Bruce Bochy hasn’t announced anything official about his Game 4 starter choice, leaving room to change his mind depending on how the Giants fare through three games, but Chris Haft of MLB.com writes that rookie Madison Bumgarner “almost surely will start Game 4.”
Turning to Tim Lincecum on short rest is the other option for Bochy, but Haft seems certain that won’t happen regardless of how the reigning back-to-back Cy Young winner fares in the series opener tomorrow night. Bochy has said only that he’s “penciled” in Bumgarner for the start but may still “call an audible.”
Bumgarner looked terrible while competing for a rotation spot during spring training and then continued to struggle after beginning the season in the minors, but eventually rediscovered the velocity and raw stuff that made him one of baseball’s best pitching prospects coming into the season and posted a 3.00 ERA in 18 starts after joining the Giants in late June.
He had a 1.18 ERA and 34/7 K/BB ratio in his final six regular season starts and tossed six innings of two-run ball in a win over the Braves in Game 4 of the NLDS, so the 21-year-old southpaw is definitely up for the challenge. He’ll likely be matched up against Joe Blanton, although manager Charlie Manuel also left open the possibility that he could turn to Roy Halladay on short rest if the Phillies are trailing in the series.
ESPN’s Jeff Passan reports that the Major League Baseball Players Association has submitted a proposal to the league concerning the 2020 season. The proposal includes a 114-game season with an end date on October 31, playoff expansion for two years, the right for players to opt out of the season, and a potential deferral of 2020 salaries if the postseason were to be canceled.
Passan clarifies that among the players who choose to opt out, only those that are considered “high risk” would still receive their salaries. The others would simply receive service time. The union also proposed that the players receive a non-refundable $100 million sum advance during what would essentially be Spring Training 2.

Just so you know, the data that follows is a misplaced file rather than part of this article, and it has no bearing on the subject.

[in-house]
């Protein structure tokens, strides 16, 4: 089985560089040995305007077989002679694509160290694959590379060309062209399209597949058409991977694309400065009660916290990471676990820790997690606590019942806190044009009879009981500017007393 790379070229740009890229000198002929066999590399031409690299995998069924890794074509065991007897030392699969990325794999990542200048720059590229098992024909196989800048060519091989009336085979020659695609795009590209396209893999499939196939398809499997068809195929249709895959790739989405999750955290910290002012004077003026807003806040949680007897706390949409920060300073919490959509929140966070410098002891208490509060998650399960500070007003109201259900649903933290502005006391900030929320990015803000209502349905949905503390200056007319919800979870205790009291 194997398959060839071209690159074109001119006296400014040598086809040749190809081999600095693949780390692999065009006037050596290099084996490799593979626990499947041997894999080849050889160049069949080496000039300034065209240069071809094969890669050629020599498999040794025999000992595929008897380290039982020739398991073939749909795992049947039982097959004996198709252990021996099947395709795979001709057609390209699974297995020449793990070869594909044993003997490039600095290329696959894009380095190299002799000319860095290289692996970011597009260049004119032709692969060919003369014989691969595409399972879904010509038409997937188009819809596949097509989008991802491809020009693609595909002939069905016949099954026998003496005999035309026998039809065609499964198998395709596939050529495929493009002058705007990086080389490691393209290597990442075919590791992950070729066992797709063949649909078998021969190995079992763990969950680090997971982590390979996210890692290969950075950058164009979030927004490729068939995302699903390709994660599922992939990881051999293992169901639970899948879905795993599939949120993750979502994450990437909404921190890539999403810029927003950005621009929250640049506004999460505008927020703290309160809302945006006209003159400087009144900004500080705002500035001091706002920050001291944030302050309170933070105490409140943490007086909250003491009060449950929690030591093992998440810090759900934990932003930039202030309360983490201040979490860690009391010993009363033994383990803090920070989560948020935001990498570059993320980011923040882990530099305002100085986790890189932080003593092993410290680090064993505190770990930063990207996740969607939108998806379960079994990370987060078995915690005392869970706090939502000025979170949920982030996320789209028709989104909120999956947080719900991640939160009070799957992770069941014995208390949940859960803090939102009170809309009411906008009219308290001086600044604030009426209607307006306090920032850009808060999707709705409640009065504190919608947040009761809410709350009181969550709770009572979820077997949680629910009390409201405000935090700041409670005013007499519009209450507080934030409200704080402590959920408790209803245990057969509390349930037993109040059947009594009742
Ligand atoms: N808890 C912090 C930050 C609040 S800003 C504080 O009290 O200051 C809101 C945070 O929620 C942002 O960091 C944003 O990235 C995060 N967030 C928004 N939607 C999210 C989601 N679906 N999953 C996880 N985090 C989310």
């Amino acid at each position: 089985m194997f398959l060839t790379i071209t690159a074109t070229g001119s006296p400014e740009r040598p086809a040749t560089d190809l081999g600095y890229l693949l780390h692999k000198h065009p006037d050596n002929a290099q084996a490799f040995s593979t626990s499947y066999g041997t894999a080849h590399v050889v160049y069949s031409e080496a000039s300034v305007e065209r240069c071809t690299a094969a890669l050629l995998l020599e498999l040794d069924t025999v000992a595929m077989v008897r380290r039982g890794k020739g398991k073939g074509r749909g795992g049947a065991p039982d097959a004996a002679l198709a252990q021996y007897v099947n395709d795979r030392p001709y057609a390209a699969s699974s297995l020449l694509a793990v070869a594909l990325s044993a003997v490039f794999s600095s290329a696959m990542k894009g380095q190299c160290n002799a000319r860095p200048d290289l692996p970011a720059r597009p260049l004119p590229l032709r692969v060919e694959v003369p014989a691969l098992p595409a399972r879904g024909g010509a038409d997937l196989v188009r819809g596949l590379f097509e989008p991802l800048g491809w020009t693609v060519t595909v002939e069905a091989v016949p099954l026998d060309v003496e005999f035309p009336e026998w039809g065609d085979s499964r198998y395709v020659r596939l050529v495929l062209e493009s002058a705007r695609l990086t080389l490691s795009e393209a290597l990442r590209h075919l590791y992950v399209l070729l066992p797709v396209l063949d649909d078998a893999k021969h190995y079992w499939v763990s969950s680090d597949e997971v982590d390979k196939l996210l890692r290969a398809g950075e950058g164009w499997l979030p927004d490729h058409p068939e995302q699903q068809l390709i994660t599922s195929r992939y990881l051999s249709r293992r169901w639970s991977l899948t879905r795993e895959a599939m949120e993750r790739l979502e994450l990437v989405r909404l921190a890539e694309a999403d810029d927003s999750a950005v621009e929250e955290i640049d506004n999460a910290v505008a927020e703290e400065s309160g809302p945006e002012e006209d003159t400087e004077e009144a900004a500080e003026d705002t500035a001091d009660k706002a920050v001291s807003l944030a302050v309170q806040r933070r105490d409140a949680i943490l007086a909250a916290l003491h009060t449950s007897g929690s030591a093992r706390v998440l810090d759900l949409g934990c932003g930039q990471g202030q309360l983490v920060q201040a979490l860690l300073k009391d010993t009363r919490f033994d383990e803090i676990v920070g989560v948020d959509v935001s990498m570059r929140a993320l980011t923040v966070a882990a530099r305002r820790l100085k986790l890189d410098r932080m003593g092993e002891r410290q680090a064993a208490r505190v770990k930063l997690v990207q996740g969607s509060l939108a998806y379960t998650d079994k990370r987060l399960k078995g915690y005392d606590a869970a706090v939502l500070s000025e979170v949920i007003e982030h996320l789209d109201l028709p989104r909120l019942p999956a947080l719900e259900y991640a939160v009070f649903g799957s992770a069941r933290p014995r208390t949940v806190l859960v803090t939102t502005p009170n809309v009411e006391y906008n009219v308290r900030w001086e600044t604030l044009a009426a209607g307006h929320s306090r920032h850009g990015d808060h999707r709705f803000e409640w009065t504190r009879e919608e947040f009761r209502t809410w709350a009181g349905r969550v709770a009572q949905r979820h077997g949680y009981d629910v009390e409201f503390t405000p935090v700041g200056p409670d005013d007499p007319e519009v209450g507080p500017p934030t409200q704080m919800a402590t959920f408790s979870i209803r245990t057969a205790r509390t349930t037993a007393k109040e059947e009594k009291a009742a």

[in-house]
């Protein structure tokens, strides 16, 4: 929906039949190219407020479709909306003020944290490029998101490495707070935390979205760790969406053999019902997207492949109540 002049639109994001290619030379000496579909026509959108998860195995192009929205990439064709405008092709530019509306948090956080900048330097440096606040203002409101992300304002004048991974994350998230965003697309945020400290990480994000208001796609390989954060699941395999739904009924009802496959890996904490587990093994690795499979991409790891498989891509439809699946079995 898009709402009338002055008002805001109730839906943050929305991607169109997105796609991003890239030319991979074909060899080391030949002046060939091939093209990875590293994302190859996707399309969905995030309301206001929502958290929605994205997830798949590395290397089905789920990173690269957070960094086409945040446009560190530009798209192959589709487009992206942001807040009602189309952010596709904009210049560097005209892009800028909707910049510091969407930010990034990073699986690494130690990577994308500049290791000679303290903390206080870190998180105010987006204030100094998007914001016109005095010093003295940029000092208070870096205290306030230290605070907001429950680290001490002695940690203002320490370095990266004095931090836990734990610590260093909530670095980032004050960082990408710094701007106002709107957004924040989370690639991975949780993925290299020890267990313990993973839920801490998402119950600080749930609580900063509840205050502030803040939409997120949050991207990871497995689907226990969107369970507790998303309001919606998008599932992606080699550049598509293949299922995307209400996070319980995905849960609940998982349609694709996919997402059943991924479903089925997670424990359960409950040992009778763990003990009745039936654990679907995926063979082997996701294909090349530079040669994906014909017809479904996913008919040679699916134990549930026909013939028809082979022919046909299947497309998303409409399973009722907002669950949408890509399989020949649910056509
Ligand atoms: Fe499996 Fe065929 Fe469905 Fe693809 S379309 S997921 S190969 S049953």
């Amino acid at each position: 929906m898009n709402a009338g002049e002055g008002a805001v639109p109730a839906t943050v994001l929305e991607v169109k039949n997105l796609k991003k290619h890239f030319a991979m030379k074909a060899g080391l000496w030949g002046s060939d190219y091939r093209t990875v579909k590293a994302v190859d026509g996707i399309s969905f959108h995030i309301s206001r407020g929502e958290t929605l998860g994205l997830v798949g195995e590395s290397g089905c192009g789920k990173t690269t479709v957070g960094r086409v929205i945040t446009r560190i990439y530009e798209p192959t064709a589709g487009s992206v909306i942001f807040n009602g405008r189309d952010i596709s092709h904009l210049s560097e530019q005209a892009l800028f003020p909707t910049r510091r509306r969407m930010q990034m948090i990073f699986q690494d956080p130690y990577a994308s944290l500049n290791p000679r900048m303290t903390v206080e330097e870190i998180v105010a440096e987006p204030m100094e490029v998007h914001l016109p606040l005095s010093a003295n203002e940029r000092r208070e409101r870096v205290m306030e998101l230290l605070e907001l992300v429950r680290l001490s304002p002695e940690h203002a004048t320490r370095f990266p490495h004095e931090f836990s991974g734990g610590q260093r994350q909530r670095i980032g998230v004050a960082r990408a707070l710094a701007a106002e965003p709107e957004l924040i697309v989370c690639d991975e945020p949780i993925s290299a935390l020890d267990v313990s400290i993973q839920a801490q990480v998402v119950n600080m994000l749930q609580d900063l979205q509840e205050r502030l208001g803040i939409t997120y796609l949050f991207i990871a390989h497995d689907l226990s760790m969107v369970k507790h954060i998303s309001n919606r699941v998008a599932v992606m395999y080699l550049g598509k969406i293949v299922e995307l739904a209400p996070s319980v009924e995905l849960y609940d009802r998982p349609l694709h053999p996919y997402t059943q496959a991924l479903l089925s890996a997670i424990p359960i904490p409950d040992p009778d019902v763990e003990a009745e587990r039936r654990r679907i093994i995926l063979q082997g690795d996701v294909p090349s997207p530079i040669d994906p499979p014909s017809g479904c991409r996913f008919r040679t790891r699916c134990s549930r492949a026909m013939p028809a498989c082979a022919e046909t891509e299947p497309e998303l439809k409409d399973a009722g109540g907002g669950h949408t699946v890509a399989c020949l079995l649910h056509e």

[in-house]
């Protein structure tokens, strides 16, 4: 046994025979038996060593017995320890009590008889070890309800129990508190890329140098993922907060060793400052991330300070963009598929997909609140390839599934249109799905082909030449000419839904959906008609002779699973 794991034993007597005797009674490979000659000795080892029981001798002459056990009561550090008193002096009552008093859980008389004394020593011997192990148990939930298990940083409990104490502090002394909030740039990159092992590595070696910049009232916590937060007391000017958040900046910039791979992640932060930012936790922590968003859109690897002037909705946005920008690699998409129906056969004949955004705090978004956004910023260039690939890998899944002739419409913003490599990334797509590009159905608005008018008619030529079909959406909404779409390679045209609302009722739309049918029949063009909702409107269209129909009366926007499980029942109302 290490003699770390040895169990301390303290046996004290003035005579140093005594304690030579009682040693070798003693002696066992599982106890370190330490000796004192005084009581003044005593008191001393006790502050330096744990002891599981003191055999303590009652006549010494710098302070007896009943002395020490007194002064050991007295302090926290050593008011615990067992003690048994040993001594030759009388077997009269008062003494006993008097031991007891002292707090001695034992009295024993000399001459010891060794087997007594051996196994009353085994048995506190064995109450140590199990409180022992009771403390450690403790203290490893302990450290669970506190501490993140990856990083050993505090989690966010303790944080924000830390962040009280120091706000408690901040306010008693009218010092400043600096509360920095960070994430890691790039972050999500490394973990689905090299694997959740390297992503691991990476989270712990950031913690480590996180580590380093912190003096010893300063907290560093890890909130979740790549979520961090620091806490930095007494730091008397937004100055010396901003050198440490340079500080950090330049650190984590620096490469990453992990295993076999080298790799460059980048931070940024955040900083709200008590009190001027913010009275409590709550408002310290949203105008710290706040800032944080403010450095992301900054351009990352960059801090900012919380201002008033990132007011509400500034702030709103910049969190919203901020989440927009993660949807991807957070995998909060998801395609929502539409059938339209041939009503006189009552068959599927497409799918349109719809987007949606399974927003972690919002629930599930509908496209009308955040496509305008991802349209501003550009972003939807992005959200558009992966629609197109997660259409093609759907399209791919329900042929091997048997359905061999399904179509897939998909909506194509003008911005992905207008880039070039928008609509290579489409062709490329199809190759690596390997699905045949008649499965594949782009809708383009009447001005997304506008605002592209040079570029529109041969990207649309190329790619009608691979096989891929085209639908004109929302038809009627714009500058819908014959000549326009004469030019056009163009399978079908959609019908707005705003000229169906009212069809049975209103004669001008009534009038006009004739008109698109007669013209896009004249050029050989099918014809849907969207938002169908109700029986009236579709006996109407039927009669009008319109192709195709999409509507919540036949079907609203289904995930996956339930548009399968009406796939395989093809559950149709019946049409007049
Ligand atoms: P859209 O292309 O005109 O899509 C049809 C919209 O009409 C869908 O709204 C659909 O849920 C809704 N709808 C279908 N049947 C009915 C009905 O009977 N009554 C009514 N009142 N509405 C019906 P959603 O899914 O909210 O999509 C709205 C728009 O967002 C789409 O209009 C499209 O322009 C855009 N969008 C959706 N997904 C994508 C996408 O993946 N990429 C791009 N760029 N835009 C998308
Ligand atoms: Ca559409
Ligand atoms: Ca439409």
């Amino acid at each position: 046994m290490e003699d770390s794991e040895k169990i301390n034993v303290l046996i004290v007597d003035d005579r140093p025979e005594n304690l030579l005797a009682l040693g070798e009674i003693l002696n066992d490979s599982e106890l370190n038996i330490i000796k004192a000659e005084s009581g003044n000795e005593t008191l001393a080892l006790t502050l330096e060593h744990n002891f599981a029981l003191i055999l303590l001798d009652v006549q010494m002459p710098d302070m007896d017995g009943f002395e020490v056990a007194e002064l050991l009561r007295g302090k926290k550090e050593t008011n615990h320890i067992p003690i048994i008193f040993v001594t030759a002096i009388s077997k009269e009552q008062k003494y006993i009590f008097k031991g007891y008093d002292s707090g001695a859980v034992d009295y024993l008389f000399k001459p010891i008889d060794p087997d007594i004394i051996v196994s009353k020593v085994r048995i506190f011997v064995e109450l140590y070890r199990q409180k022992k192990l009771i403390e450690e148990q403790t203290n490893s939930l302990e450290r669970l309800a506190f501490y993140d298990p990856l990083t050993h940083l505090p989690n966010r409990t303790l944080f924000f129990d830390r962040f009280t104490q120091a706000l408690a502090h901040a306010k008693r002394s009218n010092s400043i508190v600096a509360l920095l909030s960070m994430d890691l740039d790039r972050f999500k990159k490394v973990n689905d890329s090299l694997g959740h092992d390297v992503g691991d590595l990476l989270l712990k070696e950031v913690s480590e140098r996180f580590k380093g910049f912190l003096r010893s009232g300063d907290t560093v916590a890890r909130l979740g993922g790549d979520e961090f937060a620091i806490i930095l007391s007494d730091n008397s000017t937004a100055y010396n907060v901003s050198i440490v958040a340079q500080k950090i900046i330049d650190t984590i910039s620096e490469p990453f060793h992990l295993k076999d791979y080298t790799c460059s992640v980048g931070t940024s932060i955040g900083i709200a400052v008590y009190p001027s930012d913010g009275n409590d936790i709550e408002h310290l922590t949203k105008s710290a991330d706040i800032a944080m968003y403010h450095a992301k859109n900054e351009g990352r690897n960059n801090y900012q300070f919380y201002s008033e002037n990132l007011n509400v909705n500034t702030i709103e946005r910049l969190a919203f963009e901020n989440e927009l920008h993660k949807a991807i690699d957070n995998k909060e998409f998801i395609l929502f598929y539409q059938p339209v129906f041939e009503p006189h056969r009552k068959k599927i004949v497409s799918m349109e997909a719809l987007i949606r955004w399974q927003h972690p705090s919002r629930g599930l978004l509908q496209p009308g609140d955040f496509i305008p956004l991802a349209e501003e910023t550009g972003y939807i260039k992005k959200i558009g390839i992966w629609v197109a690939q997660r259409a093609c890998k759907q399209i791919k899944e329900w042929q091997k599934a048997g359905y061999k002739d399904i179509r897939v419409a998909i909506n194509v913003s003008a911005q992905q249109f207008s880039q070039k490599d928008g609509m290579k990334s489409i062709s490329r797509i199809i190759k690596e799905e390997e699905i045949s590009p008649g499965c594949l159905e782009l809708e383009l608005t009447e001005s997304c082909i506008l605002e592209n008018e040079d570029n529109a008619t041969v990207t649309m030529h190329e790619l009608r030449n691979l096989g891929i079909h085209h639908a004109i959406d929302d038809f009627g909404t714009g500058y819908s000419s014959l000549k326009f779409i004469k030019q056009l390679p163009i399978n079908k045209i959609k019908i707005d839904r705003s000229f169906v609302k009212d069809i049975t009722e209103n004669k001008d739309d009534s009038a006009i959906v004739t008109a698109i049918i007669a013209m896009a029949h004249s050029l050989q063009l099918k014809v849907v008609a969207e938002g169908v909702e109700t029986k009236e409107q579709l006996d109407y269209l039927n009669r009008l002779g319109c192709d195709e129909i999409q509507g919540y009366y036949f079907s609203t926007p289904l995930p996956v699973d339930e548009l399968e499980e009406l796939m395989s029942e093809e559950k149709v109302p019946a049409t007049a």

If the regular season were to begin in early July, as has often been mentioned as the target, that would give the league four months to cram in 114 games. There would have to be occasional double-headers, or the players would have to be okay with few off-days. Nothing has been mentioned about division realignment or a geographically-oriented schedule, but those could potentially ease some of the burden.
Last week, the owners made their proposal to the union, suggesting a “sliding scale” salary structure. The union did not like that suggestion. Players were very vocal about it, including on social media as Max Scherzer — one of eight players on the union’s executive subcommittee — made a public statement. The owners will soon respond to the union’s proposal. They almost certainly won’t be happy with many of the details, but the two sides can perhaps find a starting point and bridge the gap. As the calendar turns to June, time is running out for the two sides to hammer out an agreement on what a 2020 season will look like.